The Fruit Market Havanalife and fun
Cubans are a creative people, out of necessity. The family ties are strong and many families have multiple incomes from parents, grand parents (pension) and grown up children. The Cuban is always on the lookout to earn an extra, so he will sell newspapers, flowers, or clothing on the streets or in the bars. He'll do minor repairs on bicycles and watches, refill gas lighters etc. Some girls earn money as Jineteras - a kind of escort service. The law forbids prostitution and there is a huge police control. Any Cuban girl walking hand in hand with a tourist can expect an identity check and she will be fined. After being caught several times jineteras are sent to a special school where they are obliged to a (re)education.
Boys earn an extra as a Jinetero (hustlers). They try to sell cigars, or they give addresses of casas particulares (private homes with tourist accommodation) or recommend restaurants for a fee. Selling cigars on the street is illegal and offenders are severely fined, so the jinetero may ask you to come to his house. All these cigars are imitations made from tobacco waste.
There is much solidarity in the Cuban community and they easily share with their neighbours. When you look at the shops, they are always crowded, and your first thought may be, where's all this money coming from? More than one million Cubans live in Miami and in other places like Canada and they send money to their families and friends in Cuba.
In addition to the salary, the Ration Book, and the small electricity and water bills, you have to take in account the free social benefits:
The education is free and an obligation for children up to the age of 16. More than 97% of the population can read and write. Higher education is accessible for everyone.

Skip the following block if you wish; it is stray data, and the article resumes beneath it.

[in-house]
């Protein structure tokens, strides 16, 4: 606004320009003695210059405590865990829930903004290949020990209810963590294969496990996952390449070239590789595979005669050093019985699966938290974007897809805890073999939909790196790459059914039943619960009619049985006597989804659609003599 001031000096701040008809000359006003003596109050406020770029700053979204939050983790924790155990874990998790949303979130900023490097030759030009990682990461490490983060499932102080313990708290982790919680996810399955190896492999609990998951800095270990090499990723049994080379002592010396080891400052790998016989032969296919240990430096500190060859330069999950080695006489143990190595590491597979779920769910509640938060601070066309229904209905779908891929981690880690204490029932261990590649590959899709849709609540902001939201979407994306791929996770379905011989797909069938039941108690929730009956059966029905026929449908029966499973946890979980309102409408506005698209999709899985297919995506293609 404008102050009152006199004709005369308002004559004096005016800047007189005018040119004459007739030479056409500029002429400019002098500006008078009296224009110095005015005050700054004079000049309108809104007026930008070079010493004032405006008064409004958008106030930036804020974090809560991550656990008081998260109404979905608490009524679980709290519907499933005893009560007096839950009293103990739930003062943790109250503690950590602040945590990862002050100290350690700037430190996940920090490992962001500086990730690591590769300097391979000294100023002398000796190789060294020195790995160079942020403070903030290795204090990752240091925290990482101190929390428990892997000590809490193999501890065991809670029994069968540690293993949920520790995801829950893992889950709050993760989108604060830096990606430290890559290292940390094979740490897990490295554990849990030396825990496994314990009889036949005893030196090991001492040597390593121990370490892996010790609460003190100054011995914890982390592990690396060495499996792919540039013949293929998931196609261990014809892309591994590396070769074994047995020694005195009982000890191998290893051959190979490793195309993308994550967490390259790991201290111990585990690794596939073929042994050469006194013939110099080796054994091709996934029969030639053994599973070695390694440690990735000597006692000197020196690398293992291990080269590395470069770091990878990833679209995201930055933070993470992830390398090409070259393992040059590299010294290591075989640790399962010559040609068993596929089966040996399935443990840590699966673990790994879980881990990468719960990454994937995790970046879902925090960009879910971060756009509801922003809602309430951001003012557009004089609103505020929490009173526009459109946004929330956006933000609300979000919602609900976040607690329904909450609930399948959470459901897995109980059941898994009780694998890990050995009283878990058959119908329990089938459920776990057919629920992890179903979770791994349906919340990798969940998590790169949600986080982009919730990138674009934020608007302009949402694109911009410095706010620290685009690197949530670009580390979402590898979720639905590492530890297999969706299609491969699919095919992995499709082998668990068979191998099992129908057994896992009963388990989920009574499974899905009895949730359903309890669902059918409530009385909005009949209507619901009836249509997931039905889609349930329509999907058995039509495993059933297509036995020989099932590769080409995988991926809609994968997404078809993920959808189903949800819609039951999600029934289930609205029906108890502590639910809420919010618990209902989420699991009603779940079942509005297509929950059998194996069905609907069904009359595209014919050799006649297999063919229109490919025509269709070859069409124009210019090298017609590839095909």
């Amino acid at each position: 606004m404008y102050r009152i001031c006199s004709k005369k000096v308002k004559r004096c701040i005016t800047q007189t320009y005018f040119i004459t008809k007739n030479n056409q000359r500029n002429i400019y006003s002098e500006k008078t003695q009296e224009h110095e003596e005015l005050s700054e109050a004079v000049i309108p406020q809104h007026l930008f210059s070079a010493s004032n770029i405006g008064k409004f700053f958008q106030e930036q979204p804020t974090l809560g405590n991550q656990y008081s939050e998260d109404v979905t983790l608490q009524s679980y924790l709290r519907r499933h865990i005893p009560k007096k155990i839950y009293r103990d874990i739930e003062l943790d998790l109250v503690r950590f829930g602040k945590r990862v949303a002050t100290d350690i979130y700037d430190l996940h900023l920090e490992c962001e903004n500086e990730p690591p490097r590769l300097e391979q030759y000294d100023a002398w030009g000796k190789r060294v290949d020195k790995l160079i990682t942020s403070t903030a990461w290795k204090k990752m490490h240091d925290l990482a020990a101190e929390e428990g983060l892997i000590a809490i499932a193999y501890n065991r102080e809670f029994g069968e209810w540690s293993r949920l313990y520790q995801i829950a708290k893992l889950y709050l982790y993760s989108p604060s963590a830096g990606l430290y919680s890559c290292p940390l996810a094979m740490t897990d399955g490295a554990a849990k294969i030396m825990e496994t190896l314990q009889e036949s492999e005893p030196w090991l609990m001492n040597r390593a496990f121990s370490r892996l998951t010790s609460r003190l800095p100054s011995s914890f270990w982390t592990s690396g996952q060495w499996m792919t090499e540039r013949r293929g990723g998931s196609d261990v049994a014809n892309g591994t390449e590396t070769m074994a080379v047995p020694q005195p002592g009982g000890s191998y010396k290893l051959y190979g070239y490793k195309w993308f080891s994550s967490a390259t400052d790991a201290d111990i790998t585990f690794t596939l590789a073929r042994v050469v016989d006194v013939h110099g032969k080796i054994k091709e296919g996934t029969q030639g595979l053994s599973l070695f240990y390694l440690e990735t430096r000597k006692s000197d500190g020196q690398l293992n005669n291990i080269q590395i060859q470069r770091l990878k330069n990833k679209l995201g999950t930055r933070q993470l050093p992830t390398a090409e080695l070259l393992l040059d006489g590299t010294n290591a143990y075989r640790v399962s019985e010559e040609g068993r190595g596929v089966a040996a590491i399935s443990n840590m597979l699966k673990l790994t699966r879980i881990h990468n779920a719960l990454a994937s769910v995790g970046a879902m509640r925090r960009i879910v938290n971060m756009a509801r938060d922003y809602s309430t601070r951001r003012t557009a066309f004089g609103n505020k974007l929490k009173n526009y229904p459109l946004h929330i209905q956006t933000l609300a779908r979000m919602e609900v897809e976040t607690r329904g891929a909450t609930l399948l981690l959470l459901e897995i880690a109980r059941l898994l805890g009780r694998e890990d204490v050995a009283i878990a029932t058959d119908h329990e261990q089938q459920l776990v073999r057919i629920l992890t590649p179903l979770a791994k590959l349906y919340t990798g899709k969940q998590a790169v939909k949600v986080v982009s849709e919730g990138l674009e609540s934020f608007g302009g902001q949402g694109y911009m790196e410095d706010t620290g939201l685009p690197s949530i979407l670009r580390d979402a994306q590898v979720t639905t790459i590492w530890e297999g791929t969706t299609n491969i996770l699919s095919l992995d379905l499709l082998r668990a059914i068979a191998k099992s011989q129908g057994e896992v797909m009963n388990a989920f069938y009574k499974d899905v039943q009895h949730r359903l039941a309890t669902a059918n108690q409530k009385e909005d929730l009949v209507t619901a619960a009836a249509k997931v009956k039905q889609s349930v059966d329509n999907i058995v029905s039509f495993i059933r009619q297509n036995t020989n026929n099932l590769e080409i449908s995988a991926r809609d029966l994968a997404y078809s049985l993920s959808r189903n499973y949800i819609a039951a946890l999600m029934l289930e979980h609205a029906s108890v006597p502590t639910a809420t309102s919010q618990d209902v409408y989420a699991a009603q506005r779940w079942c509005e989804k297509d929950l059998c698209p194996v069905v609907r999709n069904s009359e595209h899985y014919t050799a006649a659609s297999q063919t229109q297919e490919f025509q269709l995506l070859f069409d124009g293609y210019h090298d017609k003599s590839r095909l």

Is free too, and it covers preventive medical examinations 1 or 2 times a year with the family doctor (medico de la familia). Life expectancy is 76 years (info 2003) Infant mortality at birth is 6.5 per 1000. In general the health care system is one of the best in Latin America, but the last years have seen a little decline, mostly because of a shortage of medicines and medical tools.
At present time there's a serious shortage of decent housing, and because of this several generations live together under one roof. Official sources say there a shortage of construction materials due to the US embargo. There's probably a shortage of financial resources too.
Most Cubans own their homes, the monthly payments are very low and do not exceed 10% of their income. Because there’s not enough money for food and clothing, Cubans do very little maintenance to their houses.
A lot of people in Havana live in very old crumbling buildings, which are divided into small apartments. Although they are the proprietors of their houses they may not sell them, they only can swap them with other Cubans after approval by the authorities.
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